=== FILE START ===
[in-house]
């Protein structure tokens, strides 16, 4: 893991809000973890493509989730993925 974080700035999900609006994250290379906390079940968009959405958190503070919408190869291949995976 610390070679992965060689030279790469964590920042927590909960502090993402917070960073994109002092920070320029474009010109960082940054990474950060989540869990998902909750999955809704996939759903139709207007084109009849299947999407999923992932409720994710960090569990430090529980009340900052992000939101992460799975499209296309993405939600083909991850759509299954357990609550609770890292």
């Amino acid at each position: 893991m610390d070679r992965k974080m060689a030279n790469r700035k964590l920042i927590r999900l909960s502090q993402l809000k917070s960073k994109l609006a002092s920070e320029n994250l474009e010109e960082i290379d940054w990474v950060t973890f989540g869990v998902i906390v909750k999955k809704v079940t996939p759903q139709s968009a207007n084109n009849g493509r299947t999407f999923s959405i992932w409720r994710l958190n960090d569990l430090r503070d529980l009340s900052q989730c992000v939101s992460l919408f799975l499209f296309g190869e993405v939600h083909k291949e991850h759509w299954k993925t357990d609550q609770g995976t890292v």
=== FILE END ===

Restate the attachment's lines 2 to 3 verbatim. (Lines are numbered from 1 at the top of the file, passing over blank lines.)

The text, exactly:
């Protein structure tokens, strides 16, 4: 893991809000973890493509989730993925 974080700035999900609006994250290379906390079940968009959405958190503070919408190869291949995976 610390070679992965060689030279790469964590920042927590909960502090993402917070960073994109002092920070320029474009010109960082940054990474950060989540869990998902909750999955809704996939759903139709207007084109009849299947999407999923992932409720994710960090569990430090529980009340900052992000939101992460799975499209296309993405939600083909991850759509299954357990609550609770890292």
């Amino acid at each position: 893991m610390d070679r992965k974080m060689a030279n790469r700035k964590l920042i927590r999900l909960s502090q993402l809000k917070s960073k994109l609006a002092s920070e320029n994250l474009e010109e960082i290379d940054w990474v950060t973890f989540g869990v998902i906390v909750k999955k809704v079940t996939p759903q139709s968009a207007n084109n009849g493509r299947t999407f999923s959405i992932w409720r994710l958190n960090d569990l430090r503070d529980l009340s900052q989730c992000v939101s992460l919408f799975l499209f296309g190869e993405v939600h083909k291949e991850h759509w299954k993925t357990d609550q609770g995976t890292v």